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Obama Leads McCain in Iowa in 18th Consecutive Poll

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Barack Obama is leading John McCain in the important battleground state of Iowa for the 18th consecutive matchup poll, dating back to December 2006. The new poll, conducted June 10th of 500 likely voters by Rasmussen, gives Obama a 45 to 38 percent advantage, with 7 percent supporting some other candidate and 9 percent undecided.

Obama has led McCain in 18 of 18 polls conducted across four different survey organizations for the past year and a half. McCain has polled within five points just five times, and has trailed by double digits five times as well.

The Rasmussen poll does show some concerns for Obama: while the candidates' overall favorability ratings are similar (59 percent for McCain, 58 percent for Obama), a larger percentage of Iowans have a very unfavorable view of the Senator from Illinois (25 percent) than the Senator from Arizona (16 percent).

Of greater concern to Obama, 41 percent of Iowans believe he is too inexperienced to become president. A large portion of that voting block are Republicans voting for McCain, to be sure, but other skeptics are doubtless independents and some Democrats among the 1 in 6 surveyed (16 percent) who did not express a preference for either candidate.

The Hawkeye State had voted Democratic in presidential elections for four straight cycles until 2004, when George W. Bush carried the state by approximately 10,000 votes. Before 1988, Republicans had carried the state in 8 of the previous 9 presidential elections.

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Remains of the Data

Strange Bedfellows: A Historical Review of Divided US Senate Delegations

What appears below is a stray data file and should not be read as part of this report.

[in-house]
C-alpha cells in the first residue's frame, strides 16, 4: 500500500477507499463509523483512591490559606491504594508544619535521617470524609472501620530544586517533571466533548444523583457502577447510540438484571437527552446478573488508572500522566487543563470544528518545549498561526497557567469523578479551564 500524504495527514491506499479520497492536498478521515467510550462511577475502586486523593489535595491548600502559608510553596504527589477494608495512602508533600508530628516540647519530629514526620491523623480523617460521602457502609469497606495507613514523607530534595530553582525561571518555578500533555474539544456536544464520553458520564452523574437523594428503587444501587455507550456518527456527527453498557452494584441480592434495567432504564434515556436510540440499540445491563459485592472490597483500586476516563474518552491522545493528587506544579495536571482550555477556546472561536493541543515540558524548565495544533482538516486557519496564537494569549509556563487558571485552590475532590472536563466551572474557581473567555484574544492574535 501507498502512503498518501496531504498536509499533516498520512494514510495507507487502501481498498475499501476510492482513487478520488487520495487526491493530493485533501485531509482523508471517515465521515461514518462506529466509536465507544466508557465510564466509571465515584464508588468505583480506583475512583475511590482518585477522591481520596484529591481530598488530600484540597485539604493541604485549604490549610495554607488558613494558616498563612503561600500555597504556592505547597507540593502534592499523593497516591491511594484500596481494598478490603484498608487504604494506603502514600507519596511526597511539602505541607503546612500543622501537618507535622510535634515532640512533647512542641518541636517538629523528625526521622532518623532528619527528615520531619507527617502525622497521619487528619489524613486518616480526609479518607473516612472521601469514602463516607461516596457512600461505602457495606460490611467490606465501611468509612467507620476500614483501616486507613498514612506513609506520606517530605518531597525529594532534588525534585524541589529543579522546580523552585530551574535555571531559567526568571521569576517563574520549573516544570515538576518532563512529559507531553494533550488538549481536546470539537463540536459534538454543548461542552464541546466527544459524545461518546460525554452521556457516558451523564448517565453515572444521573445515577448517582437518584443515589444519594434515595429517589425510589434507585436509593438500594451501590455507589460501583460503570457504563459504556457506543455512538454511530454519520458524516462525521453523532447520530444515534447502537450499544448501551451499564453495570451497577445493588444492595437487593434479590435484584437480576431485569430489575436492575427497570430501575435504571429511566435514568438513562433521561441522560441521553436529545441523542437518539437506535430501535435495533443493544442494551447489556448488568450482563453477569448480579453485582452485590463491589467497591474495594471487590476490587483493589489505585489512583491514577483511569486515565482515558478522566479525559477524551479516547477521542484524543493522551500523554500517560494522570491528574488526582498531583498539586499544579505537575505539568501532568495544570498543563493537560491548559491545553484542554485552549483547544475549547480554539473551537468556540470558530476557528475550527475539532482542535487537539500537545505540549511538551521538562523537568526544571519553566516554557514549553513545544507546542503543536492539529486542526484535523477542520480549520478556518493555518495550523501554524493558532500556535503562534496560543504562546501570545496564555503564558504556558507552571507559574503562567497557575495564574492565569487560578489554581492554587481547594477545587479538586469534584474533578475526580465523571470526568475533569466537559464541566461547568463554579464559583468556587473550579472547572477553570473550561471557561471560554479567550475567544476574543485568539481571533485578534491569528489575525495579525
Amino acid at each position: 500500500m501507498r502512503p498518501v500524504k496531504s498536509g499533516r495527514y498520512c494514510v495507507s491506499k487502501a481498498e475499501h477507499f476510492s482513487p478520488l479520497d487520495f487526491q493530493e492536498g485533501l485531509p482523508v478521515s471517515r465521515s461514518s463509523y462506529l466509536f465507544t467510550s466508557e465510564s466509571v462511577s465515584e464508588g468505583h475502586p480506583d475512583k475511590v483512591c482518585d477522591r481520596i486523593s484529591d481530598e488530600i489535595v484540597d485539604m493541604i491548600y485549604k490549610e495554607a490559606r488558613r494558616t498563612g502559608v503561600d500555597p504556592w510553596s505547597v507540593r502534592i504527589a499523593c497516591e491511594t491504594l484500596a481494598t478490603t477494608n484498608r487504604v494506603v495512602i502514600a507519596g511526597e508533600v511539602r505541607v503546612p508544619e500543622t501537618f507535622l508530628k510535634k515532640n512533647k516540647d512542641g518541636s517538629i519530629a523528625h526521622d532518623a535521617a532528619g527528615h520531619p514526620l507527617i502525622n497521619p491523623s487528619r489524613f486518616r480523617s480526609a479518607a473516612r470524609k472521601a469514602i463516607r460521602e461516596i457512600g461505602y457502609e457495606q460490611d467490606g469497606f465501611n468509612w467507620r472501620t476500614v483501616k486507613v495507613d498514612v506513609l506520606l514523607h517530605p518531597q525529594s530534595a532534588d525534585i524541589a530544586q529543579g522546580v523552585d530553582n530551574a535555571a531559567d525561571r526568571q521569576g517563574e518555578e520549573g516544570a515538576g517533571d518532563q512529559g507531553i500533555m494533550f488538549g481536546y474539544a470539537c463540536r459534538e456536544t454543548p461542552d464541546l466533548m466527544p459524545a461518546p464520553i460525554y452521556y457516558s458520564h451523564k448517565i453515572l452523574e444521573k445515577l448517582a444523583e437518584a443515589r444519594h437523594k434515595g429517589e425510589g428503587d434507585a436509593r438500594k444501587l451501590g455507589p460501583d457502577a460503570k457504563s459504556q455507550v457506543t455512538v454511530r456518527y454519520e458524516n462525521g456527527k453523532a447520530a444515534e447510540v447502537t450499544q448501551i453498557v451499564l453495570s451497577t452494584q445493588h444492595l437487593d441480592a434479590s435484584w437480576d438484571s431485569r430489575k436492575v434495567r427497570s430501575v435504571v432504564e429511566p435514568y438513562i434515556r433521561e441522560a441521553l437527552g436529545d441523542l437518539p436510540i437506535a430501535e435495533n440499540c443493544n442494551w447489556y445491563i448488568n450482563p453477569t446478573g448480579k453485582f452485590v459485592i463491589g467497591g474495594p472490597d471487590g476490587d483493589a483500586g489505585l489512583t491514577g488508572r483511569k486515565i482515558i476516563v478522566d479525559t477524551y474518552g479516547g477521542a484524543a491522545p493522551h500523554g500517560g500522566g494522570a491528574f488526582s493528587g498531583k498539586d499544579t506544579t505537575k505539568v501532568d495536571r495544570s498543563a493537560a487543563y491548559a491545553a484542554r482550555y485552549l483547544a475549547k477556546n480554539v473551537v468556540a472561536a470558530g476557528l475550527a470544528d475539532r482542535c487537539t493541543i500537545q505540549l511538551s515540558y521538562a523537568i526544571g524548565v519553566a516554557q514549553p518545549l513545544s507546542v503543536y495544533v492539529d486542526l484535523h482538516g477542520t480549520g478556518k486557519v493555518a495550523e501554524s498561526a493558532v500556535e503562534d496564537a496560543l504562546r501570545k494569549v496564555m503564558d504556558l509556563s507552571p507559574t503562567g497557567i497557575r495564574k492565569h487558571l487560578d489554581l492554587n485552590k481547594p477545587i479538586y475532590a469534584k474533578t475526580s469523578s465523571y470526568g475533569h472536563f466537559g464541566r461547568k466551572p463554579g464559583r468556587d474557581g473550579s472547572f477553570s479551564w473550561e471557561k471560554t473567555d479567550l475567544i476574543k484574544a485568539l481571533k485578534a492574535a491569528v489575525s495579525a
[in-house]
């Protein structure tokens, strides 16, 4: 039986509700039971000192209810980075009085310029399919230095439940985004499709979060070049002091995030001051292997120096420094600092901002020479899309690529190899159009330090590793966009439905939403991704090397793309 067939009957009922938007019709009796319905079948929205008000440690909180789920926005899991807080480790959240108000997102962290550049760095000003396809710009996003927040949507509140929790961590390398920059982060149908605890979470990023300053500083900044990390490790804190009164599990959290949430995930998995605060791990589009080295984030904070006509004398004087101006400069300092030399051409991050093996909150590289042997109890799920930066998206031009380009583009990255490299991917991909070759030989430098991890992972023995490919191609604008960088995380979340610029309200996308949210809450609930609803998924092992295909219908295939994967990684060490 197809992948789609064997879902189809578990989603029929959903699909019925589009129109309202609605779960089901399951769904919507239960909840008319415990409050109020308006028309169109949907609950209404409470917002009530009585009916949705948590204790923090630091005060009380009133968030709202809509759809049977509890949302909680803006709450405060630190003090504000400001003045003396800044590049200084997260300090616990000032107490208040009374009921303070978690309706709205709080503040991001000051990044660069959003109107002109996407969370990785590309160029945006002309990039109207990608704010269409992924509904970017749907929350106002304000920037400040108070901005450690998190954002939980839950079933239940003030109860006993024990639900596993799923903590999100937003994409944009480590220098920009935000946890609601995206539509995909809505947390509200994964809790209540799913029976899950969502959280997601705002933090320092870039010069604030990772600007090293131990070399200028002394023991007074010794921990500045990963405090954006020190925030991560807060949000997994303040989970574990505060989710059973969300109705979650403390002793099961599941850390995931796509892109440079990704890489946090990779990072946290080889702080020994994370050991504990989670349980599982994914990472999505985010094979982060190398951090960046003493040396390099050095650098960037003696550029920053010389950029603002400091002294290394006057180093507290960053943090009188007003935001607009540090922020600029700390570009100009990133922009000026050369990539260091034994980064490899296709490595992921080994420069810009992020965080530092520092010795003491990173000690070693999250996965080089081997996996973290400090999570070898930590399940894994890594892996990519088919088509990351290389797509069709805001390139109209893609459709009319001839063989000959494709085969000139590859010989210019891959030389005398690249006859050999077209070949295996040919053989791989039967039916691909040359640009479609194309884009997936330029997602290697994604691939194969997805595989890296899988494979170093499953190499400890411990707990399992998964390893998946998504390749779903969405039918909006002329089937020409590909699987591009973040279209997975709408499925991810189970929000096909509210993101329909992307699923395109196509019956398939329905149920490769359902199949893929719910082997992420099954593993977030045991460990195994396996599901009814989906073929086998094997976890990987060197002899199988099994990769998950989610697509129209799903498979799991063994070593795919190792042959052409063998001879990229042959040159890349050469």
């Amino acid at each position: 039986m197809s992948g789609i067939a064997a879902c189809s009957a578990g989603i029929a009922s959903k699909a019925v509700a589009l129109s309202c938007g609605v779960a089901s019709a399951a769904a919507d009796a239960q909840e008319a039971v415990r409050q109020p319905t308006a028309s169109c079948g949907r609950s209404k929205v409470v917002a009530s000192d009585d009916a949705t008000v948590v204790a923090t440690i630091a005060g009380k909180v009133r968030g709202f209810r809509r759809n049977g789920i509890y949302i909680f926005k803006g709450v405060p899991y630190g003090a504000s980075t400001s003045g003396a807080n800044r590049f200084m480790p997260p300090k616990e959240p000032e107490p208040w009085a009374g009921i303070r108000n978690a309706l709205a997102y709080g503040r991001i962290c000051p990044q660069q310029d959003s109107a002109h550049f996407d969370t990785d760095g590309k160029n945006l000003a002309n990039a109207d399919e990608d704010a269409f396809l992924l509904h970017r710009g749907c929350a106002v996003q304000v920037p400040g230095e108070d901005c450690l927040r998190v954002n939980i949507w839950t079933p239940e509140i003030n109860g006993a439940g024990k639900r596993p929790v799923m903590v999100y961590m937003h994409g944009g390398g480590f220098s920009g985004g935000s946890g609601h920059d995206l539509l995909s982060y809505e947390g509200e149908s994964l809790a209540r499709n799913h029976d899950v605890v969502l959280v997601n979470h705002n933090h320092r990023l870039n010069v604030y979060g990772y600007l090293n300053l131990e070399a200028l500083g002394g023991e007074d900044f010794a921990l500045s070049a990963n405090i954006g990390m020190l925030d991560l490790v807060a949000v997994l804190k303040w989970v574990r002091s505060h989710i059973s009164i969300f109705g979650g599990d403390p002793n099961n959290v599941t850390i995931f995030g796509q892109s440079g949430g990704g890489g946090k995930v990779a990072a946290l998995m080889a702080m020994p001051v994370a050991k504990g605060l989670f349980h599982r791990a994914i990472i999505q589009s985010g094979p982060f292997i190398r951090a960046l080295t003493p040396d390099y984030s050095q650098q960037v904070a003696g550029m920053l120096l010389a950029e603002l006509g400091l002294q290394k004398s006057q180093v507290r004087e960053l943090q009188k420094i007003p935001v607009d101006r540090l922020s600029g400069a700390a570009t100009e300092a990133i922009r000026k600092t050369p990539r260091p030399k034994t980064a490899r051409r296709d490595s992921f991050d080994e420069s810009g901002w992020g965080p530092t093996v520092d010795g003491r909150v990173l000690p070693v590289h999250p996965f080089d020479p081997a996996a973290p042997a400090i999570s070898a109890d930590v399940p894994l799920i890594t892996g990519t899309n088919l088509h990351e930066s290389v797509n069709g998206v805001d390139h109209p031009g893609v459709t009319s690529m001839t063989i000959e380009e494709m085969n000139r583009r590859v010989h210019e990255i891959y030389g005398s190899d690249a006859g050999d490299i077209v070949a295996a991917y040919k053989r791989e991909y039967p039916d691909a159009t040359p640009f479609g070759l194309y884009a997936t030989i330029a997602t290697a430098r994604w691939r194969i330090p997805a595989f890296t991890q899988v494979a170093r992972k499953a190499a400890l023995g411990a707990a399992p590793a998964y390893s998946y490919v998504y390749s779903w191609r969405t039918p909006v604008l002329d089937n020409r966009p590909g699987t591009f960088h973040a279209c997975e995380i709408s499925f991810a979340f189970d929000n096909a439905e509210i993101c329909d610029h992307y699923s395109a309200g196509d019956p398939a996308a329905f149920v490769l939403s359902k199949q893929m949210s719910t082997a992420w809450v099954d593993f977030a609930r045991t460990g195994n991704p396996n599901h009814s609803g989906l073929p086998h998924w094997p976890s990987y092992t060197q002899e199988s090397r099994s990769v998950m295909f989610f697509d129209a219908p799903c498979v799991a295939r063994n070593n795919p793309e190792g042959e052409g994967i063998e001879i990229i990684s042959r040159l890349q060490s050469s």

Over the last century, states have been twice as likely to be represented by a single political party in the U.S. Senate than have a split delegation; only Delaware, Iowa, and Illinois have been divided more than half the time.

Political Crumbs

Haugh to Reach New Heights

The North Carolina U.S. Senate race between Democratic incumbent Kay Hagan and Republican Thom Tillis may go down to the wire next Tuesday, but along the way Libertarian nominee Sean Haugh is poised to set a state record for a non-major party candidate. Haugh, who previously won 1.5 percent of the vote in the Tar Heel State's 2002 race, has polled at or above five percent in 10 of the last 12 polls that included his name. The current high water mark for a third party or independent candidate in a North Carolina U.S. Senate election is just 3.3 percent, recorded by Libertarian Robert Emory back in 1992. Only one other candidate has eclipsed the three percent mark - Libertarian Christopher Cole with 3.1 percent in 2008.


Gubernatorial Highs and Lows

Two sitting governors currently hold the record for the highest gubernatorial vote ever received in their respective states by a non-incumbent: Republican Matt Mead of Wyoming (65.7 percent in 2010) and outgoing GOPer Dave Heineman of Nebraska (73.4 percent in 2006). Republican Gary Herbert of Utah had not previously won a gubernatorial contest when he notched a state record 64.1 percent for his first victory in 2010, but was an incumbent at the time after ascending to the position in 2009 after the early departure of Jon Huntsman. Meanwhile, two sitting governors hold the record in their states for the lowest mark ever recorded by a winning gubernatorial candidate (incumbent or otherwise): independent-turned-Democrat Lincoln Chafee of Rhode Island (36.1 percent in 2010) and Democrat Terry McAuliffe of Virginia (47.8 percent in 2013).


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